Oliver Sacks

Any one living with a mystifying neurological disorder should take note that Oliver Sacks died yesterday. Sacks was a physician, a neurologist of note and a towering literary figure. He brought neurological disorders to life. His book, The Man who Mistook his Wife for a Hat, helped me to understand, even appreciate, the startling conceptual oddities that have become the highlight of my cognitive roller coaster ride.
Reduced to its simplest, I felt this neurologist understood me, a rare occurrence. We crossed paths only once, in a television studio before a program I produced. He seemed to be an accessible, easy person. We talked. I never mentioned my MS. I only listened. I could not get enough. Situations such as that teach that it is a privilege to be a journalist.
I bring Sacks up for a reason. Michiko Kakutani wrote the obituary in The New York Times. She is very good. I felt that she could have been thinking of us as she explained the man. Kakutani wrote of his case studies, “They emphasized people’s resilience, their ability to adapt to their deficits, enabling them to hold onto a sense of identity…Some even find that their conditions spur them to startling creative achievement.” Right on target. He knew the struggle.
This doctor looked past the conventional, limited views of patients, the ordinary evaluations. His books made it clear there is a loftier take on these illnesses. These conditions “can play a paradoxical role in bringing out latent powers, developments, evolutions, forms of life that that might never be seen or even be imaginable in their absence.”
Oliver Sacks believe d in his patients. He brought a nobility to his work.

7 Responses to Oliver Sacks

  1. Sandy Stolaronek August 31, 2015 at 6:46 pm #

    I wish most doctors were like that! Another doctor who was well known, although not as much, had passed away this month August 25th. His name was Dr. Red Duke, from the University of Texas, Health Science Center at Houston. He was a trauma surgeon for Hermann Memorial Hospital. He was a real character with a charming personality, loving and tender bedside manner, instrumental in establishing the Life-Flight trauma emergency services there. He was well known for his southern Texas drawl and large mustache and even a cowboy hat at times. He was the best in his field, even being considered at one time for United States Surgeon General, in 1989. When I lived in Houston and worked at the Medical School, I used to see him in the halls of the Hospital, in the medical school and even rode in the elevator with him and he always had kind words to say. He will surely be missed! R.I.P. Dr. Red Duke.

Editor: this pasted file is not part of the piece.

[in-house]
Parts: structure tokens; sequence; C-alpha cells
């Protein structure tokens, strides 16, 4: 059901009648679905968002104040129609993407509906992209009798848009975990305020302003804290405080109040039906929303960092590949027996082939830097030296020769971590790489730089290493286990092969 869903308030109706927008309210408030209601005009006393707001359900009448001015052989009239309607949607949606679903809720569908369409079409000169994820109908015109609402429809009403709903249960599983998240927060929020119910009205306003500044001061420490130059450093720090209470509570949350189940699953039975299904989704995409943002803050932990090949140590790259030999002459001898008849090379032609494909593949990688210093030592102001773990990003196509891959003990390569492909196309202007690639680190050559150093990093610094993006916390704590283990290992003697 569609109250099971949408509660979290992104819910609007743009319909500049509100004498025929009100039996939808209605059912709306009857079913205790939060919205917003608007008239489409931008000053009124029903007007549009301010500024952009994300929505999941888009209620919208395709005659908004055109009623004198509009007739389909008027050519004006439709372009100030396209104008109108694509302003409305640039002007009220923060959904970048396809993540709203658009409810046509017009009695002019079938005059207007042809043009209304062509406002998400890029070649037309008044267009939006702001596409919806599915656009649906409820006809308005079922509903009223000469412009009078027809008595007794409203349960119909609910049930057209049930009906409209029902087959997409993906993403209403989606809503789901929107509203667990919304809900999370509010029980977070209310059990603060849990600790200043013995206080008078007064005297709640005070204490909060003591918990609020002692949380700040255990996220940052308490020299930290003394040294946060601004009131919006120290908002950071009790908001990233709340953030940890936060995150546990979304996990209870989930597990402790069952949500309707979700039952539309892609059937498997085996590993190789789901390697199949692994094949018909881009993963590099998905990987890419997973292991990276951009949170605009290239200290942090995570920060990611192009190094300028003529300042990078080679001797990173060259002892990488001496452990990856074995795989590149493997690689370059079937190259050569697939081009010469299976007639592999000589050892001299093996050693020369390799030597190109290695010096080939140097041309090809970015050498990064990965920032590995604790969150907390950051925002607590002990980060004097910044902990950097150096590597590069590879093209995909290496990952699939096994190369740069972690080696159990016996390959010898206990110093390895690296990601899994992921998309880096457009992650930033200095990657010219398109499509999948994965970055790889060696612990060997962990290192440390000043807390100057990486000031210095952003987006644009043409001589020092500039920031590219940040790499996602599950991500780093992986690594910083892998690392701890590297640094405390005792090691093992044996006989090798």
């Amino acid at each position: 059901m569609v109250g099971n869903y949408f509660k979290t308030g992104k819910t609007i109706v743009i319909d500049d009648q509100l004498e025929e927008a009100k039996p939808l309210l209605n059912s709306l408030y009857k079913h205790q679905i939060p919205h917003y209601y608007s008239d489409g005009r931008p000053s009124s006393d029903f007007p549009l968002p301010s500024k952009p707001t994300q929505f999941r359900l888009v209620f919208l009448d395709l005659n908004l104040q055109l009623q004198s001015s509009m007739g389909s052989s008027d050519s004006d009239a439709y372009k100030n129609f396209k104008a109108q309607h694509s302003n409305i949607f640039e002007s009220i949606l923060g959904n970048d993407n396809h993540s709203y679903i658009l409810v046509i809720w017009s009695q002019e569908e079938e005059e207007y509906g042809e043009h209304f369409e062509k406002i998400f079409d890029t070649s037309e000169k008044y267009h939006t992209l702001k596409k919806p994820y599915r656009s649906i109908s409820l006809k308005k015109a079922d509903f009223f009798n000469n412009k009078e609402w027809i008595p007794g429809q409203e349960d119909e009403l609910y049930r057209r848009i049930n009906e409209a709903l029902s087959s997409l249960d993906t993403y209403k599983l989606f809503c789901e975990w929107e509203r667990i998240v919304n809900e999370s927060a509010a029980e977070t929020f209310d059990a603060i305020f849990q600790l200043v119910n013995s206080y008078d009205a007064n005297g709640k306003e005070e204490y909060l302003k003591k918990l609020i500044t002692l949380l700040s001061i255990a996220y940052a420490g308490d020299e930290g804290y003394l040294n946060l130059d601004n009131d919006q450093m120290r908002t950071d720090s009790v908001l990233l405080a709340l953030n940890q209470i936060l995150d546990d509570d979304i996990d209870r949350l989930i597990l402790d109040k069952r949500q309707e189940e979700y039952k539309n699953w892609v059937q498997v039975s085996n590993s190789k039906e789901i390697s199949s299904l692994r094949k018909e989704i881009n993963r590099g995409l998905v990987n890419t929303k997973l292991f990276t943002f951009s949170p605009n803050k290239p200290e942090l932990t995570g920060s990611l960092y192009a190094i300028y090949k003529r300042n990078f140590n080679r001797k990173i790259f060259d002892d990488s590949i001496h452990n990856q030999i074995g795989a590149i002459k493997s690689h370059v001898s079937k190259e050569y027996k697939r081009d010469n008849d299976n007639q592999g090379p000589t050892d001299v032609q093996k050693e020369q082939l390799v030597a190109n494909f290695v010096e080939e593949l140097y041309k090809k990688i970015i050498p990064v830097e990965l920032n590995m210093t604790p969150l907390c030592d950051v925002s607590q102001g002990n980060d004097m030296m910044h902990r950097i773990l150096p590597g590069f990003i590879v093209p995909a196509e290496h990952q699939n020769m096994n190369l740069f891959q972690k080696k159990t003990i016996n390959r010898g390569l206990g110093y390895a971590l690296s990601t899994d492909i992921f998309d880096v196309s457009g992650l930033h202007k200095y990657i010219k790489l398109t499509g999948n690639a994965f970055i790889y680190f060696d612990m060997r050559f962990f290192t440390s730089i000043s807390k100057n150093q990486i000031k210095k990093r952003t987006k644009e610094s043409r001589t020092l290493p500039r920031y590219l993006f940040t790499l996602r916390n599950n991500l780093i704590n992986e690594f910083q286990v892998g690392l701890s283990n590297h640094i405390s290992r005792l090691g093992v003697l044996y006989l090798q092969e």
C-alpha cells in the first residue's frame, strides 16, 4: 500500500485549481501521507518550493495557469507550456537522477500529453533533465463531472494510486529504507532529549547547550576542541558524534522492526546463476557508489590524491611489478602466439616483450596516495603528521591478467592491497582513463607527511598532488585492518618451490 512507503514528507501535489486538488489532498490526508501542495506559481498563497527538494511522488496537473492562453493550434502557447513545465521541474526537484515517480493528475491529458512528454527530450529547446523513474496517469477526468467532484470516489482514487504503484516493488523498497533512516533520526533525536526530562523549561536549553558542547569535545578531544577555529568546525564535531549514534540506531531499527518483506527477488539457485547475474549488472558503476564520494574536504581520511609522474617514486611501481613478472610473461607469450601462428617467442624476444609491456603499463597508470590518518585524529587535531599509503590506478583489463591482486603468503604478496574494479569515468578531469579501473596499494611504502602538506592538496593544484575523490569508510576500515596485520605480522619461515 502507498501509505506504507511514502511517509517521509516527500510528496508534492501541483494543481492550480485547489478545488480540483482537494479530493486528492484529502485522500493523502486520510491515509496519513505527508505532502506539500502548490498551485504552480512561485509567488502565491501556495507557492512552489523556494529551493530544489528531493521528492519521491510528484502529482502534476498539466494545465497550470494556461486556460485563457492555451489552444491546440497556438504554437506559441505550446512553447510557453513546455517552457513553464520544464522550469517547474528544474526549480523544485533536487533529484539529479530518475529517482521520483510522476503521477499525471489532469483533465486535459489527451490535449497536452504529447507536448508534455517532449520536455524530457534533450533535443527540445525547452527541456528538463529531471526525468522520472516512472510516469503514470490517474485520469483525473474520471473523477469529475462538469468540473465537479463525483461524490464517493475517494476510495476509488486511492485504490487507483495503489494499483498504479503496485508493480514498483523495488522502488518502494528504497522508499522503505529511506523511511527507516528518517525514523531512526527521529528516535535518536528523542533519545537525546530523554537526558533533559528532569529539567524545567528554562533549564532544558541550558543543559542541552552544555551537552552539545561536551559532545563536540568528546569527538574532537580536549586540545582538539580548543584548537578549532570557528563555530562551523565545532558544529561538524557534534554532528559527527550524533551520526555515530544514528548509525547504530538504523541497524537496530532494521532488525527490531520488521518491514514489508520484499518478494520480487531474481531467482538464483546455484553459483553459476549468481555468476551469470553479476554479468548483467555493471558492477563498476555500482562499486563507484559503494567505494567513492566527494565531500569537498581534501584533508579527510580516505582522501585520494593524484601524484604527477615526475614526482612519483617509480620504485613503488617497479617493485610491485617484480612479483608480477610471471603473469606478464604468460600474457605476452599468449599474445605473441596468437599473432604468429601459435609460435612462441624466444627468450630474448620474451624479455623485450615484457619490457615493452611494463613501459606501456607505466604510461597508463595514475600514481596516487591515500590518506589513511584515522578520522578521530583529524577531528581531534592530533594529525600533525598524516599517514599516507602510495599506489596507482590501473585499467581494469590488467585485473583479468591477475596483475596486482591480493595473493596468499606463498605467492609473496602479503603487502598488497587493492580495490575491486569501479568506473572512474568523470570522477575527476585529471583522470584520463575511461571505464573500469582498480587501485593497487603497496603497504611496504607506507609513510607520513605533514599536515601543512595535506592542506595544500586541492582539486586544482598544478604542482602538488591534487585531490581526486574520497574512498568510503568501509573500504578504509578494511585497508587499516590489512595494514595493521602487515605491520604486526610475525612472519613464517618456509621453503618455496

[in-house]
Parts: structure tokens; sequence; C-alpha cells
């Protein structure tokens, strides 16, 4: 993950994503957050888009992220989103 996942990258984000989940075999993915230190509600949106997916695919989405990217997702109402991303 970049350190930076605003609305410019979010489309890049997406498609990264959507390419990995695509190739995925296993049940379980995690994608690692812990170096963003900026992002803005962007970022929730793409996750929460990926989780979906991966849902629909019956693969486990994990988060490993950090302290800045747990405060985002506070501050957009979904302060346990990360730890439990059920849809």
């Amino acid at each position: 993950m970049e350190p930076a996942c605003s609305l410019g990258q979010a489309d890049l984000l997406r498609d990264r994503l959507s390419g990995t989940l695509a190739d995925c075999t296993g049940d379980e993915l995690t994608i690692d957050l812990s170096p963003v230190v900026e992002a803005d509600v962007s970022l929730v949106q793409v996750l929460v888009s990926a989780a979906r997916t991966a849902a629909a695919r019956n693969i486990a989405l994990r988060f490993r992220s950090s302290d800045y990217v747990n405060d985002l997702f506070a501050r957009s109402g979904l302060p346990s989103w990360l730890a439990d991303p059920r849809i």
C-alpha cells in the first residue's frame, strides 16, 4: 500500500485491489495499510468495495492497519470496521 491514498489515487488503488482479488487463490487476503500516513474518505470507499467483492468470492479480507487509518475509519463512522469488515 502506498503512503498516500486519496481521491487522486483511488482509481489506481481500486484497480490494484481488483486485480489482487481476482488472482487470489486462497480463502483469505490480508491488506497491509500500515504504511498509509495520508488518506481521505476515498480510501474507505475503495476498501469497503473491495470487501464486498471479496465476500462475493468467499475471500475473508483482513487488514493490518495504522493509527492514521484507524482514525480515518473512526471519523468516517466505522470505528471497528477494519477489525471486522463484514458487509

• Richard M. Cohen August 31, 2015 at 8:01 pm #

      I thiink there are some good guys.

      R.

  2. E September 2, 2015 at 12:26 pm #

    Downloaded Sack’s book you mentioned on my NOOK yesterday. It is always good to read the words of one who knows of the struggle encountered by MSers.

  3. E September 2, 2015 at 12:27 pm #

    Oops…that should be Sacks’…

  4. Sandy September 2, 2015 at 5:33 pm #

    I don’t think good doctors start out like that. I think they are shaped and trained by their patients. I had to train my neuro to make eye contact and laugh at my humor. The guy loves a good disease but patients not so much.
    I had to convince him that in order to see my disease he had to tolerate me as the host. We are great friends now….15 years in the making.

    Sacks keeps us hopeful that we will be understood.

  5. Louise September 2, 2015 at 7:24 pm #

    I don’t know – I think sometimes naturally kind,compassionate, emotionally connected people become doctors. My neuro certainly is all all those things. Neurology ( and MS specialist in particular) is a tough field for people who became doctors to heal or cure people.

  6. Dale September 3, 2015 at 11:35 pm #

    My daughter’s nephrologist at Boston Children’s was one of those kind of doctors. Kind and compassionate, loving especially to her growing up. He was sad how impersonal medicine had become for most. I have given up finding someone like that around here but hopeful Sack’s legacy will live on.